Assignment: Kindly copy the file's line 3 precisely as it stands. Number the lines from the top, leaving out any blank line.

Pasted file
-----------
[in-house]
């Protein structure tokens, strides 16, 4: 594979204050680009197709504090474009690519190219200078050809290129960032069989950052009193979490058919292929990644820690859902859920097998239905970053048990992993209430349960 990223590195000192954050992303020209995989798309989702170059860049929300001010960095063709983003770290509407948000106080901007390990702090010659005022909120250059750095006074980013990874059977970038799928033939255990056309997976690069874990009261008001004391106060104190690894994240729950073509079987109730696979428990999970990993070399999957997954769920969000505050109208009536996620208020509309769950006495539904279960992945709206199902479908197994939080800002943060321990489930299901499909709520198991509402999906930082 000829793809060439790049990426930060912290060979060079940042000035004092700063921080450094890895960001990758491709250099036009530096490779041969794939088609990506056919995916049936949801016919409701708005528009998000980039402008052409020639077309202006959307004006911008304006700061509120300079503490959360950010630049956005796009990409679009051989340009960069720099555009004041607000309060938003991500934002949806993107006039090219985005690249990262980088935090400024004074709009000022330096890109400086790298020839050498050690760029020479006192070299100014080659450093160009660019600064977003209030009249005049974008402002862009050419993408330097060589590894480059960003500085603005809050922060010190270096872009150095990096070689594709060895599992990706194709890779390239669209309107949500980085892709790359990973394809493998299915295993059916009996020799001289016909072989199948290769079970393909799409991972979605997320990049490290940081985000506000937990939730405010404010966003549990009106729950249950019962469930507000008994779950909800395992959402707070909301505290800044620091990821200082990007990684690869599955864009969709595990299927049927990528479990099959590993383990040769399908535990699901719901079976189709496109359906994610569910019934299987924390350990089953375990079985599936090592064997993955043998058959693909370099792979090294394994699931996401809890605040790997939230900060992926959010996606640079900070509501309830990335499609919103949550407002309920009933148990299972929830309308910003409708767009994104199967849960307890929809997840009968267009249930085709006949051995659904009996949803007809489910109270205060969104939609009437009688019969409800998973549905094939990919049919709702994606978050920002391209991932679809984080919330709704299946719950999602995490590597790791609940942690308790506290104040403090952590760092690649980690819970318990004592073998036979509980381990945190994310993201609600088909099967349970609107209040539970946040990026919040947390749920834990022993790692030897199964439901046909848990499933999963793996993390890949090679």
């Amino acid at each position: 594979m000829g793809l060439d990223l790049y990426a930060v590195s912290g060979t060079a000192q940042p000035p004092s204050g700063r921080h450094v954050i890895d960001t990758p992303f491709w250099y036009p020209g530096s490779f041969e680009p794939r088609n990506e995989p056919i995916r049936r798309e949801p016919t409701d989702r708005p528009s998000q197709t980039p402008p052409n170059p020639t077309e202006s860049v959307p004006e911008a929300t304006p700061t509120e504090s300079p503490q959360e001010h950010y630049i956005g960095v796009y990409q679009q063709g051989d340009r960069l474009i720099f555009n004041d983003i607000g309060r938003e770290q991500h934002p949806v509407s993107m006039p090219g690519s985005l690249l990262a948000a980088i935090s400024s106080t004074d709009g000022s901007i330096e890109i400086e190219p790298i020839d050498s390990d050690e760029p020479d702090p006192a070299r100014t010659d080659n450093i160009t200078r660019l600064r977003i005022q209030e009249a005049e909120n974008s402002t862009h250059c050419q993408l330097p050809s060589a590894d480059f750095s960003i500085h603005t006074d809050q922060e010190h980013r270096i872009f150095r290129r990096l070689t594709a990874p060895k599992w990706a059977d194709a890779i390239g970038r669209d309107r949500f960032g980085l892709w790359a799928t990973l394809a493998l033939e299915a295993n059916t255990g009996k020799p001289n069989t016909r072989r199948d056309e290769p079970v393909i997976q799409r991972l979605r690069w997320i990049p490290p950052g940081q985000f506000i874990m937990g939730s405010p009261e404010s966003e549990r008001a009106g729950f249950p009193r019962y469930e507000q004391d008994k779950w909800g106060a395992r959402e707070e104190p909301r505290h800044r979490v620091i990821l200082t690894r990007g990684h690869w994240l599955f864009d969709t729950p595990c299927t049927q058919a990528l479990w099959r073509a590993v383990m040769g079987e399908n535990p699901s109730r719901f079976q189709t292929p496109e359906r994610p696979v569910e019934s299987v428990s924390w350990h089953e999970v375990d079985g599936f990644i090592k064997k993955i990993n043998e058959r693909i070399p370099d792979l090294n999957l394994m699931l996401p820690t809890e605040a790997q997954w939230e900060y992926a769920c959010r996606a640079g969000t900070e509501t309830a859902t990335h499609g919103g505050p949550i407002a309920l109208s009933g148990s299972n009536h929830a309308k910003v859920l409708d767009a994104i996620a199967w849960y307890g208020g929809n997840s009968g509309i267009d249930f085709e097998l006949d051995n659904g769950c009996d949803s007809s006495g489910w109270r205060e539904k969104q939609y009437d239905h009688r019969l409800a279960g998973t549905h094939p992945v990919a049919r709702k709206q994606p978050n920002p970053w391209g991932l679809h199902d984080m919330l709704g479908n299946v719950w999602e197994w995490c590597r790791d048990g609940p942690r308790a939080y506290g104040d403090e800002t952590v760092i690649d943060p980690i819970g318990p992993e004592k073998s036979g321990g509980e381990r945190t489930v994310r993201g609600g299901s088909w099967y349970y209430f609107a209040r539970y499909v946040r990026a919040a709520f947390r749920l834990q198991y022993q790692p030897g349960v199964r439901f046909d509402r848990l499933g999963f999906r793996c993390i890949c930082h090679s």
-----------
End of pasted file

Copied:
């Amino acid at each position: 594979m000829g793809l060439d990223l790049y990426a930060v590195s912290g060979t060079a000192q940042p000035p004092s204050g700063r921080h450094v954050i890895d960001t990758p992303f491709w250099y036009p020209g530096s490779f041969e680009p794939r088609n990506e995989p056919i995916r049936r798309e949801p016919t409701d989702r708005p528009s998000q197709t980039p402008p052409n170059p020639t077309e202006s860049v959307p004006e911008a929300t304006p700061t509120e504090s300079p503490q959360e001010h950010y630049i956005g960095v796009y990409q679009q063709g051989d340009r960069l474009i720099f555009n004041d983003i607000g309060r938003e770290q991500h934002p949806v509407s993107m006039p090219g690519s985005l690249l990262a948000a980088i935090s400024s106080t004074d709009g000022s901007i330096e890109i400086e190219p790298i020839d050498s390990d050690e760029p020479d702090p006192a070299r100014t010659d080659n450093i160009t200078r660019l600064r977003i005022q209030e009249a005049e909120n974008s402002t862009h250059c050419q993408l330097p050809s060589a590894d480059f750095s960003i500085h603005t006074d809050q922060e010190h980013r270096i872009f150095r290129r990096l070689t594709a990874p060895k599992w990706a059977d194709a890779i390239g970038r669209d309107r949500f960032g980085l892709w790359a799928t990973l394809a493998l033939e299915a295993n059916t255990g009996k020799p001289n069989t016909r072989r199948d056309e290769p079970v393909i997976q799409r991972l979605r690069w997320i990049p490290p950052g940081q985000f506000i874990m937990g939730s405010p009261e404010s966003e549990r008001a009106g729950f249950p009193r019962y469930e507000q004391d008994k779950w909800g106060a395992r959402e707070e104190p909301r505290h800044r979490v620091i990821l200082t690894r990007g990684h690869w994240l599955f864009d969709t729950p595990c299927t049927q058919a990528l479990w099959r073509a590993v383990m040769g079987e399908n535990p699901s109730r719901f079976q189709t292929p496109e359906r994610p696979v569910e019934s299987v428990s924390w350990h089953e999970v375990d079985g599936f990644i090592k064997k993955i990993n043998e058959r693909i070399p370099d792979l090294n999957l394994m699931l996401p820690t809890e605040a790997q997954w939230e900060y992926a769920c959010r996606a640079g969000t900070e509501t309830a859902t990335h499609g919103g505050p949550i407002a309920l109208s009933g148990s299972n009536h929830a309308k910003v859920l409708d767009a994104i996620a199967w849960y307890g208020g929809n997840s009968g509309i267009d249930f085709e097998l006949d051995n659904g769950c009996d949803s007809s006495g489910w109270r205060e539904k969104q939609y009437d239905h009688r019969l409800a279960g998973t549905h094939p992945v990919a049919r709702k709206q994606p978050n920002p970053w391209g991932l679809h199902d984080m919330l709704g479908n299946v719950w999602e197994w995490c590597r790791d048990g609940p942690r308790a939080y506290g104040d403090e800002t952590v760092i690649d943060p980690i819970g318990p992993e004592k073998s036979g321990g509980e381990r945190t489930v994310r993201g609600g299901s088909w099967y349970y209430f609107a209040r539970y499909v946040r990026a919040a709520f947390r749920l834990q198991y022993q790692p030897g349960v199964r439901f046909d509402r848990l499933g999963f999906r793996c993390i890949c930082h090679s």